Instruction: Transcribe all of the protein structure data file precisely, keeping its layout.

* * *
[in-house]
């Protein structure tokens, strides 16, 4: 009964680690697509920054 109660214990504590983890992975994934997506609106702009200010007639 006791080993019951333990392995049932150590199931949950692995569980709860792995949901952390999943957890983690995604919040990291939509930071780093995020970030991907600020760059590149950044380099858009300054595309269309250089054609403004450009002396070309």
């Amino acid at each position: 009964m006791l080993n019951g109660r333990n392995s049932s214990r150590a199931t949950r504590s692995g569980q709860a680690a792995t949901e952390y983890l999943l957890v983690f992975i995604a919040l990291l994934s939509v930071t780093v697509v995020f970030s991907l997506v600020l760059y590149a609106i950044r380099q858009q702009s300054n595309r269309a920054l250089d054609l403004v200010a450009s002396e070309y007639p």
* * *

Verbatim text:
[in-house]
């Protein structure tokens, strides 16, 4: 009964680690697509920054 109660214990504590983890992975994934997506609106702009200010007639 006791080993019951333990392995049932150590199931949950692995569980709860792995949901952390999943957890983690995604919040990291939509930071780093995020970030991907600020760059590149950044380099858009300054595309269309250089054609403004450009002396070309």
């Amino acid at each position: 009964m006791l080993n019951g109660r333990n392995s049932s214990r150590a199931t949950r504590s692995g569980q709860a680690a792995t949901e952390y983890l999943l957890v983690f992975i995604a919040l990291l994934s939509v930071t780093v697509v995020f970030s991907l997506v600020l760059y590149a609106i950044r380099q858009q702009s300054n595309r269309a920054l250089d054609l403004v200010a450009s002396e070309y007639p």